Hi Carrera74, sorry things are not great at the moment.  Haven't got time to reply in-depth right now, but wanted to offer a bit of support anyway.  I'll reply fully later when I've got a bit more time.  Chin up.


~ Mel ~

#3 dm2010



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Posted 14 February 2015 - 05:35 PM

"has become more and more withdrawn over the last month or so since finishing a two week work experience which he really enjoyed doing"


Perhaps there is a clue there. He enjoyed the work experience so much more than schoolwork that he, quite logically, didn't want to go back to that schoolwork.


But to develop that theme further. He really enjoyed the work, so what precisely was he doing, who was he working with and why exactly did he enjoy it so much more than school ?


Getting answers to those questions could well be the key.

#4 Paula



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Posted 18 February 2015 - 02:38 PM

Im comeing at this from a different perspective


My son is now 21 and hes been at home with me since he left his special school at 16.I wanted him to attend college and things a supported place with transport to and from but he refused ,yes i could have forced him to go but i thought he has to have some say some controll over his life i cant controll everything he may be asperger but he knows his own mind.It didnt matter what i said how i tried he refused and that was that.I worried about what would happen .I wont lie its been hard but hes doing ok,we were forced to look at other opportunities and schemes,he took part in the princes trust team,hes done alsorts of sports based projects and courses not attached to colleges .Hes happy coz he feels in controll doing what he wants to do.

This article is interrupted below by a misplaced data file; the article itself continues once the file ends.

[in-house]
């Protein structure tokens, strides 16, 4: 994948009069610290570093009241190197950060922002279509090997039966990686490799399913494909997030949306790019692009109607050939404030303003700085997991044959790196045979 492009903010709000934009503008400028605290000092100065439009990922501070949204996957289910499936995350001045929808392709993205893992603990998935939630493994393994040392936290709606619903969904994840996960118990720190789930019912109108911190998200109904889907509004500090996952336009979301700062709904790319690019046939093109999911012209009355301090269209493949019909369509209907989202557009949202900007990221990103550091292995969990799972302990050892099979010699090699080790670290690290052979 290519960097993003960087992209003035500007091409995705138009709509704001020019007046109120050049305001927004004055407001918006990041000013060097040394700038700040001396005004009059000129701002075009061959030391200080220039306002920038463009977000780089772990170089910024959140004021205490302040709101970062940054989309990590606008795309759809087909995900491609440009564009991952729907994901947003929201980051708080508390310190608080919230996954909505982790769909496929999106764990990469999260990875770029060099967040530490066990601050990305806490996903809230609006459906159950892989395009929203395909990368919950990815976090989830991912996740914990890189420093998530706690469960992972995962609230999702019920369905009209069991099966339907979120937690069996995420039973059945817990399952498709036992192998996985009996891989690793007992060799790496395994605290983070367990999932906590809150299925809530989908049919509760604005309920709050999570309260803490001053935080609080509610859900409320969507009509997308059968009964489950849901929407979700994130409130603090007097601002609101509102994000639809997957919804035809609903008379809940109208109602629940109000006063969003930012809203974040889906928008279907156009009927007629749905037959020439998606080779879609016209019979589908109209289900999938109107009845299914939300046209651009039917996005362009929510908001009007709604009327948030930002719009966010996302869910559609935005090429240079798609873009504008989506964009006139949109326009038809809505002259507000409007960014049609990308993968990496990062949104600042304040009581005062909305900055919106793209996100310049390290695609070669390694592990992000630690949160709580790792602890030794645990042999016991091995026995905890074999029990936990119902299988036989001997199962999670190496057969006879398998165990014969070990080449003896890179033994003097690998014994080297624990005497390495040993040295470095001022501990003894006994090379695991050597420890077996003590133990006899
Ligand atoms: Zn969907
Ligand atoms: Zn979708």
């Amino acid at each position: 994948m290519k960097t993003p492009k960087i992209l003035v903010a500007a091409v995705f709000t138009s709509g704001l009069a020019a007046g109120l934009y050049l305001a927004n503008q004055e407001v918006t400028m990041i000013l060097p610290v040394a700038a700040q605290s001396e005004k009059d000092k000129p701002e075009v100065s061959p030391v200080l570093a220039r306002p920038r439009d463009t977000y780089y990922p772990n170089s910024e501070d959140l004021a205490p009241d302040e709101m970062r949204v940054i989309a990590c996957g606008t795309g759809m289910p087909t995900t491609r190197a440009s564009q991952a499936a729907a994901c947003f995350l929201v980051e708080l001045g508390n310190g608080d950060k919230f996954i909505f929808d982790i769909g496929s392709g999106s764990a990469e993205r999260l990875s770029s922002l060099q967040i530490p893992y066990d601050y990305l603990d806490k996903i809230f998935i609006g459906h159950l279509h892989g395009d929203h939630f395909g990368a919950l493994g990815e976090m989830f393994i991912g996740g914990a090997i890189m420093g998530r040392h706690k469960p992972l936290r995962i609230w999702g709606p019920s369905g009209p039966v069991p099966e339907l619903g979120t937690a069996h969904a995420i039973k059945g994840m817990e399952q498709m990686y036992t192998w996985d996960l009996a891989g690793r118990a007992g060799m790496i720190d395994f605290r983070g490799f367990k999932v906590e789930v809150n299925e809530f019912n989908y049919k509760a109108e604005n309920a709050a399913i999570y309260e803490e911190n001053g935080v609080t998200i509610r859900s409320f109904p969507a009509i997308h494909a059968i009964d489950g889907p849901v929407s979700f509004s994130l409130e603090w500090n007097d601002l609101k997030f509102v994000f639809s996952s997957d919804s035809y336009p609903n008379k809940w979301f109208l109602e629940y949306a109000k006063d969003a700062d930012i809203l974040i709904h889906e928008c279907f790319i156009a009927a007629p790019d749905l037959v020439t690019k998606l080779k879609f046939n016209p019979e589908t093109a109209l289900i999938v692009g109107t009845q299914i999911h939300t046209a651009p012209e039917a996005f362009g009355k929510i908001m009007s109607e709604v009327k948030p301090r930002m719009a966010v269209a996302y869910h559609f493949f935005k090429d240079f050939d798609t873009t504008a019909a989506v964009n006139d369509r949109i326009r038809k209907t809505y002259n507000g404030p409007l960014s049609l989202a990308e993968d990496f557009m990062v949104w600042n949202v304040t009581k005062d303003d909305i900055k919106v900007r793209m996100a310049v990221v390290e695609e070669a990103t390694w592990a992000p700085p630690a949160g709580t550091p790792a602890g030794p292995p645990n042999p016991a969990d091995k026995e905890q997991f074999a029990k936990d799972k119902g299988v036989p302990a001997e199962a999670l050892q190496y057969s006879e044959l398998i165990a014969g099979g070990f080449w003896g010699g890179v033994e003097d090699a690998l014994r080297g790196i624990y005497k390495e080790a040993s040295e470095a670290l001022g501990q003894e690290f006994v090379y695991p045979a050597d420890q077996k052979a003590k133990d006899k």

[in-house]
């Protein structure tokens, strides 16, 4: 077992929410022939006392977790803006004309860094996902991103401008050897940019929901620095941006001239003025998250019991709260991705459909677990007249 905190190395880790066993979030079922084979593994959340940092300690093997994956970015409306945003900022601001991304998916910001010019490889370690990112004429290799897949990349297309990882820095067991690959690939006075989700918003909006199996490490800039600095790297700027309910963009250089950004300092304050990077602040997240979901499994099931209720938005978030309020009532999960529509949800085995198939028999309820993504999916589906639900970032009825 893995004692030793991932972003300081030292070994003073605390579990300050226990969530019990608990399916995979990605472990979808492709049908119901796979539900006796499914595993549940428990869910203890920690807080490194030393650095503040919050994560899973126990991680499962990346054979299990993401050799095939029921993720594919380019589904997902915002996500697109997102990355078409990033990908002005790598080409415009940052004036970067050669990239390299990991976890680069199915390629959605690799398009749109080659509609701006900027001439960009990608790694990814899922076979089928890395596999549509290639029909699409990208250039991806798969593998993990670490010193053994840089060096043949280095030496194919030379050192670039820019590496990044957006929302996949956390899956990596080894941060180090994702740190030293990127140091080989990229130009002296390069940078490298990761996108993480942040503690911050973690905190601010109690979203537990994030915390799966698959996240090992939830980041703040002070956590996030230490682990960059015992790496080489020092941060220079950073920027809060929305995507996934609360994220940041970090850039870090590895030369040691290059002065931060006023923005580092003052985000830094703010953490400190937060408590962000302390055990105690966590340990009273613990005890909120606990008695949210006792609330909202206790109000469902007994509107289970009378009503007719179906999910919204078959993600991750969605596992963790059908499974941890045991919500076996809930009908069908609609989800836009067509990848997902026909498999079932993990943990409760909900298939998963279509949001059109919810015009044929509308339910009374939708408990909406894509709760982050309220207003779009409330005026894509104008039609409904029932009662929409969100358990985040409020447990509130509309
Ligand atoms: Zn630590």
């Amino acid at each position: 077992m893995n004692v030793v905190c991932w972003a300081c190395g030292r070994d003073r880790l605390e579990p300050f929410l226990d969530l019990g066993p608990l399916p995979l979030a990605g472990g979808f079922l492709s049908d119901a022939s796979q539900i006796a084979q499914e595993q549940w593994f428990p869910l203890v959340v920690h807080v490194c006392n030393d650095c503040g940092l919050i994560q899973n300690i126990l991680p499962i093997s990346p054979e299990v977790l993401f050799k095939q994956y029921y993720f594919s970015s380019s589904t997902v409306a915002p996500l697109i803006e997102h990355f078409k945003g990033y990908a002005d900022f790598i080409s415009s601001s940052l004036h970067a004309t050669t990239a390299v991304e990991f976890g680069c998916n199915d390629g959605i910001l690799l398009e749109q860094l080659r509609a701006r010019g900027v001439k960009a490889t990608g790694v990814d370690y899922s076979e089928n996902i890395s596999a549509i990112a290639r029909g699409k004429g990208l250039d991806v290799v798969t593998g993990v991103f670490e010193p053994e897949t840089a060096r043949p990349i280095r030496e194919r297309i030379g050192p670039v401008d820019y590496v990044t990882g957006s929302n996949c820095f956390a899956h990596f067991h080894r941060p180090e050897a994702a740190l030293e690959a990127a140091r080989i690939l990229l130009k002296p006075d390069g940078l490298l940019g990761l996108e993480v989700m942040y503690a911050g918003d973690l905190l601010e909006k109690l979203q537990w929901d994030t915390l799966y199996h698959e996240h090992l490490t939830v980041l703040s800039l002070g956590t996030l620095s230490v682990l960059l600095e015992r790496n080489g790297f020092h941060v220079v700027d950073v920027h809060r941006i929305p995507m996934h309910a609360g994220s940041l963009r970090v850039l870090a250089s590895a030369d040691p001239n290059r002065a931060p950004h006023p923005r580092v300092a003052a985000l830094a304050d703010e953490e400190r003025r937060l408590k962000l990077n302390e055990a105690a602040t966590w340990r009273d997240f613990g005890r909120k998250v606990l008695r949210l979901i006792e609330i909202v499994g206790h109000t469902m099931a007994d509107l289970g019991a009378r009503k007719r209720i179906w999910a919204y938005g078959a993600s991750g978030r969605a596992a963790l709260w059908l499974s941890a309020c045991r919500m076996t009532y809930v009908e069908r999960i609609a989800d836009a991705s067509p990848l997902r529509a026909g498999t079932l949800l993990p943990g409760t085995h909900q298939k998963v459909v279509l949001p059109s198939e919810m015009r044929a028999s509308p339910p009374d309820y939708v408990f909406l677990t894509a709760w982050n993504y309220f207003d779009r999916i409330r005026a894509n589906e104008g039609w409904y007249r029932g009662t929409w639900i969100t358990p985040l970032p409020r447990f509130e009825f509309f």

Youre saying you fought so hard to get him into special school and where as it gotten you....but isnt it about where its gotten youre son.it looks like its gotten him to a point where hes decided college isnt for him anymore .he sounds like a "normal" 16 year old lad stuck on his game machene who cant be bothered with stuff my sisters daughters nt boyfreind is 17 and he doesnt get outta bed till turned 12 and does nothing but xbox one and eat ######...........Maybe youre just expecting too much.


I say leave him to it ,let him make some of his own decisions and you may not like them but hes the right to make ones that you dont...........i also am of the thinking life is a 70 plus years journey so does it matter if we have a few glitches along the way realy.


Ive learnt over the years with my son just to go with the flow and sod it.

#5 nippy sweetie

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Posted 18 February 2015 - 02:52 PM

Well Paula- you can "go with the flow" but run the risks that can lead to.  Its hard being a parent and very easy to just let your children do what they want. However, what are the risks?

  • He may be clinically depressed
  • He may become so accustomed to doing nothing in particular he withdraws from life altogether, turns night into day and fritters his life away achieving nothing at all.